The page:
HOUSTON — Houston Astros ace Justin Verlander will undergo Tommy John surgery and is expected to be out through the 2021 season, ending his bid to make a late return for a playoff push.
The reigning AL Cy Young Award winner announced the news Saturday on his Instagram account in a 1+-minute video.
“In my simulated game a couple days ago, I felt something in my elbow, and after looking at my MRI and conversing with some of the best doctors in the world, we’ve determined that Tommy John surgery is my best option,” Verlander said.
The 37-year-old right-hander threw to hitters on Wednesday for the first time since he was injured in the team’s opener on July 24. He threw 50 pitches in the bullpen before throwing about 25 pitches to hitters in two simulated innings.
“I tried as hard as I could to come back and play this season,” Verlander said. “Unfortunately, my body just didn’t cooperate.”
Houston manager Dusty Baker said he was hopeful Verlander would return, but he was also fearful of how things were looking.
“I talked to him this morning,” Baker said. “He’s not crazy about the outcome, but it is what it is. He has to get it taken care of. He’s pitched for years. He’s been a warrior and a leader. Hopefully, this will prolong his career, and he can be back to pitching. I always told him he’s a medical marvel, and he’s a great physical specimen.”
Houston general manager James Click said he and Verlander spoke earlier this week about trying to plan the rest of the season if the throwing session on Wednesday had gone well.
“Tuesday, we had long a conversation about what he was going to be able to give, and he was already mapping out `Can I come back and pitch on Monday against Seattle just given where we are in the standings, where they are in the standings?”‘ Click said. “We had a long talk about that. We had a long talk mapping out Wednesday then Monday then Saturday and what that does the rest of the way through.”
“We had every expectation that if things went well Wednesday that we would have a conversation about whether Monday was against Seattle in a major league game or whether it was going to be another sim game against hitters here where we jump through that hoop,” he said.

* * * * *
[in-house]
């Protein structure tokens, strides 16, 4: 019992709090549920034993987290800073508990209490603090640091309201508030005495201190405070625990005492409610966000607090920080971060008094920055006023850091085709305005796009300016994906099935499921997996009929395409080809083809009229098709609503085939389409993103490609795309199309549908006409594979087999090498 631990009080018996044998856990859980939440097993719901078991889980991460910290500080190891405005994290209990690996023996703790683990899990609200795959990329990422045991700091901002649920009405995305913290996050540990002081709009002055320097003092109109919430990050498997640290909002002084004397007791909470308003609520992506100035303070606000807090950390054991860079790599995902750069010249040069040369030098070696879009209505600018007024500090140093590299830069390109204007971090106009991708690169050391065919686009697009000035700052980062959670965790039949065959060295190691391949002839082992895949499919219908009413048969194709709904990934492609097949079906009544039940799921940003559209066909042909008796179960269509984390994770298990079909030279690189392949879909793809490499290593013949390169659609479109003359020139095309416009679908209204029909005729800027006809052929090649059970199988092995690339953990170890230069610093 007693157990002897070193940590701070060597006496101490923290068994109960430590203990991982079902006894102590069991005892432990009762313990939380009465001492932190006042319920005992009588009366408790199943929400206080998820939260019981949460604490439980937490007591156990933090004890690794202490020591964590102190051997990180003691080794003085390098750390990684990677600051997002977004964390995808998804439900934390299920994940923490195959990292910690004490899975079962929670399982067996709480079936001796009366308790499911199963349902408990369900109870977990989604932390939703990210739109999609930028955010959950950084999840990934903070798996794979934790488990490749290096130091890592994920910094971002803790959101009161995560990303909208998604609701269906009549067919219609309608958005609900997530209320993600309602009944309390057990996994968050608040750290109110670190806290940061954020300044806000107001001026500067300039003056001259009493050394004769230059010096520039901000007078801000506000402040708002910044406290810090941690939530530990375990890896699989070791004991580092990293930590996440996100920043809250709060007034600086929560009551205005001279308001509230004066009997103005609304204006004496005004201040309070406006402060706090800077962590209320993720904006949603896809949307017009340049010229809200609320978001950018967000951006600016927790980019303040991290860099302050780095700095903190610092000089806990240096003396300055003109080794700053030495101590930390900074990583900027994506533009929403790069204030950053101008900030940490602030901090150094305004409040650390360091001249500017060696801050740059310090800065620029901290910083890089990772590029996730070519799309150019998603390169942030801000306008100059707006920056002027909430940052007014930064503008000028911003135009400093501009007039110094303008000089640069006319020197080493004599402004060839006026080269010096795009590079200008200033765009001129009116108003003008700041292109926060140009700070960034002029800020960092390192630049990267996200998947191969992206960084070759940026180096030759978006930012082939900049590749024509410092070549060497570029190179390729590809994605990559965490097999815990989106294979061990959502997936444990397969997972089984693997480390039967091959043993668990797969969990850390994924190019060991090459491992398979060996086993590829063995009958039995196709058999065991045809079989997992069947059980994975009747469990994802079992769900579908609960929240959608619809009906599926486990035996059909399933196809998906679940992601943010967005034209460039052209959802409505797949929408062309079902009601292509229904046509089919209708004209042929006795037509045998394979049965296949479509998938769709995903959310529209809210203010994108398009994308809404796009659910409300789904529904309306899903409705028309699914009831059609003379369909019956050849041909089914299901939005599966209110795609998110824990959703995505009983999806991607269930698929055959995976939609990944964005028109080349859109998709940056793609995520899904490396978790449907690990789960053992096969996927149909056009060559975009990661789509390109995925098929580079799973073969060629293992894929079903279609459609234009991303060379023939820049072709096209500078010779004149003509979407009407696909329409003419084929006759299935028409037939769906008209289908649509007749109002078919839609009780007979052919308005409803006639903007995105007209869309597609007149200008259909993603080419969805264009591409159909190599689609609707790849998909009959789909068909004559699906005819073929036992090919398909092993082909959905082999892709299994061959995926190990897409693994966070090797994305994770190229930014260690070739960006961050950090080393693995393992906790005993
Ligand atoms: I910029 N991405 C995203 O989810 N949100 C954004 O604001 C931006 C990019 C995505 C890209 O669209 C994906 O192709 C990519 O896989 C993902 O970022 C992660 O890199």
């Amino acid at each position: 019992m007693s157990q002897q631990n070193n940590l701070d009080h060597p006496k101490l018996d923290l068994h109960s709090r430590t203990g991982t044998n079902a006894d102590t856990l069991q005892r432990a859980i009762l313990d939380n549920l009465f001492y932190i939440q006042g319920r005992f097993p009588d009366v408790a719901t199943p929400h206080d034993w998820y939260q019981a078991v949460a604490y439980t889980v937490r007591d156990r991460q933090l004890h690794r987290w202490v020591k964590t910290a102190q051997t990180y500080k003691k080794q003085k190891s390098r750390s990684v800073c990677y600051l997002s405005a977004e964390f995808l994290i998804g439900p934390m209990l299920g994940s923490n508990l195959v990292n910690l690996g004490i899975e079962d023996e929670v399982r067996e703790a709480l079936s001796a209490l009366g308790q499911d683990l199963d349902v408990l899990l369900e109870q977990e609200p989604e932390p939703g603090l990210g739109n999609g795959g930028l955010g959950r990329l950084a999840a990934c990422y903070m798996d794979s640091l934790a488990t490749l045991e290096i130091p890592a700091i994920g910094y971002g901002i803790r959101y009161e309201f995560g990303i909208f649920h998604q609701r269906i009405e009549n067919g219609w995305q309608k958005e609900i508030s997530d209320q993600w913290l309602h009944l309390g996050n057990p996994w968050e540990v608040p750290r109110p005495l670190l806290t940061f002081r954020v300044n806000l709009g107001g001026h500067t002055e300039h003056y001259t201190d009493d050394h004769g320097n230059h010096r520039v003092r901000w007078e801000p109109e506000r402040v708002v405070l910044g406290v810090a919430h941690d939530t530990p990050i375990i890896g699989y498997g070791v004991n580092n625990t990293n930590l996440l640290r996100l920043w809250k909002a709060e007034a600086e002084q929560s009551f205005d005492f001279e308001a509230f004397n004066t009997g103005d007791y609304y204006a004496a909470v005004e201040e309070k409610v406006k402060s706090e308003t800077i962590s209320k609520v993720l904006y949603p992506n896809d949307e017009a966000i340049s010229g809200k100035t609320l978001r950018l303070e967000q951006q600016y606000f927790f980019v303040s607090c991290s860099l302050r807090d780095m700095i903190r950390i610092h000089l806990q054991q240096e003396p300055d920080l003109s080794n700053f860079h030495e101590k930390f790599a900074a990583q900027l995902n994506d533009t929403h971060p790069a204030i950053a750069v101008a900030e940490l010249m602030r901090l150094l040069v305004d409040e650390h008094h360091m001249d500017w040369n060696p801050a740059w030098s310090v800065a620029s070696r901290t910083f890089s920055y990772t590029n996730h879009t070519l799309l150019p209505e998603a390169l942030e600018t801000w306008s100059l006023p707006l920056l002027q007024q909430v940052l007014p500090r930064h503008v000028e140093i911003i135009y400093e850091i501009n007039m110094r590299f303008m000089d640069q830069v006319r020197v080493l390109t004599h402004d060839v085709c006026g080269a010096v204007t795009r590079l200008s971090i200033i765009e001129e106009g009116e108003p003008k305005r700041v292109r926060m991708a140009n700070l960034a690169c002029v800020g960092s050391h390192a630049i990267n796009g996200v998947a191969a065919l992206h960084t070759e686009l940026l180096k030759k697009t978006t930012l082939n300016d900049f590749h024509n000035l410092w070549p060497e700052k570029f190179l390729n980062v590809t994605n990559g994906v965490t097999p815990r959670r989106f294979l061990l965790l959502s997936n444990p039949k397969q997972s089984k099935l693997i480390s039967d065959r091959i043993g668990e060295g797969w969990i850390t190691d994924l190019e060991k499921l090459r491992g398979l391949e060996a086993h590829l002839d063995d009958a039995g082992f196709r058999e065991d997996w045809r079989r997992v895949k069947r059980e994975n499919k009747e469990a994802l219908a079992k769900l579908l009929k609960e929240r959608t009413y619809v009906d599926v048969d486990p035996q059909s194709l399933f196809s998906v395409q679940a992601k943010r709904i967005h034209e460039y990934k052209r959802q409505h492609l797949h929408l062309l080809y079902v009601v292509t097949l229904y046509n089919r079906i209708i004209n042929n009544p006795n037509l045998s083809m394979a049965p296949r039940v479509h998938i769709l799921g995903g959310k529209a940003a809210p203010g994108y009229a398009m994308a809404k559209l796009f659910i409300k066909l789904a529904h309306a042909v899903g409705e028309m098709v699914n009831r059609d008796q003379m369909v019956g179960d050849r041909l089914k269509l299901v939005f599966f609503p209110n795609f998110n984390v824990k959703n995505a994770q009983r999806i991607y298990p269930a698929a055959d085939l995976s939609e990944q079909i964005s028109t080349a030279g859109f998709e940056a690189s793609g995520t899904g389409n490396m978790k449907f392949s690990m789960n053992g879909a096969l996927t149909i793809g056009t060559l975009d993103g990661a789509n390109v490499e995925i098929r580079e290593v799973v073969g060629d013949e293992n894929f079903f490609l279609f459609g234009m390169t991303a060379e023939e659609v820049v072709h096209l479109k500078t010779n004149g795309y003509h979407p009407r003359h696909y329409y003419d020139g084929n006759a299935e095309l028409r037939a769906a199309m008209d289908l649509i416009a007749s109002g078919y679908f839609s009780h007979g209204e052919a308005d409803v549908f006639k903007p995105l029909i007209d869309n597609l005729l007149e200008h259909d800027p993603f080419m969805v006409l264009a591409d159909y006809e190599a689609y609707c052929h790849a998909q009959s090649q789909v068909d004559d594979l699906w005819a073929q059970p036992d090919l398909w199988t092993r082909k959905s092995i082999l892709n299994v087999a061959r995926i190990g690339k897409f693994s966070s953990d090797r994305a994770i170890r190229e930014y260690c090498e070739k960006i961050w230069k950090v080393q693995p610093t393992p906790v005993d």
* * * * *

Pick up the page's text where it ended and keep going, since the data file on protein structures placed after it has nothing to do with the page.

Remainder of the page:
The Astros entered Saturday at 25-26 and holding the eighth and final AL playoff spot. They were three games ahead of Seattle for second place in the AL West.
The regular season ends Sept. 27.
“First of all, you can’t replace Justin Verlander,” Click said. “No one person can replace Justin Verlander. This is going to have to be a total team effort. If everybody steps up a little bit, your No. 2 starter steps into a No. 1, your No. 3 into a No. 2 and on down the line, we can try to cover that a little bit.”
Verlander is under contract with the Astros through 2021. Click said it was too early to discuss 2022, with the focus being on Verlander getting through the surgery and rehab process.
“As far as next season goes, it makes the offseason that much more challenging, but we have a talented group here, and we will figure something to try to do what we can to put this team in a position to be competitive next year without Justin Verlander,” Click said.
Verlander has been on the injured list with a right forearm strain. He had groin surgery in mid-March and would’ve missed the opener if the big league season hadn’t been delayed because of the pandemic.
When the season began in late July, he beat the Mariners on opening day, holding them to two runs on three hits in six innings and striking out seven.
Verlander went 21-6 with a 2.58 ERA last year, striking out a career-high 300 and throwing his third no-hitter overall. He pitched 223 innings, most in the majors, and then made six more starts in the postseason as the Astros reached the World Series.
Verlander is 226-129 with a 3.33 ERA in 16 seasons. He has won two AL Cy Young awards, the 2011 AL MVP and was the 2006 AL Rookie of the Year. He has struck out 3,013 in his career.
After spending his entire career with Detroit, Verlander was traded to the Astros during the 2017 and went on to win the World Series that year.
“Obviously, this is not good news,” Verlander said. “However, I’m going to handle this the only way I know how. I’m optimistic. I’m going to put my head down, work hard, attack this rehab and hopefully, come out the other side better for it.
“I truly believe that everything happens for a reason,” he said. “Hopefully, when this rehab process is all said and done, this will allow me to charge through the end of my career and be healthy as long as I want and pitch as long as I want and accomplish some of the goals that I want in my career.”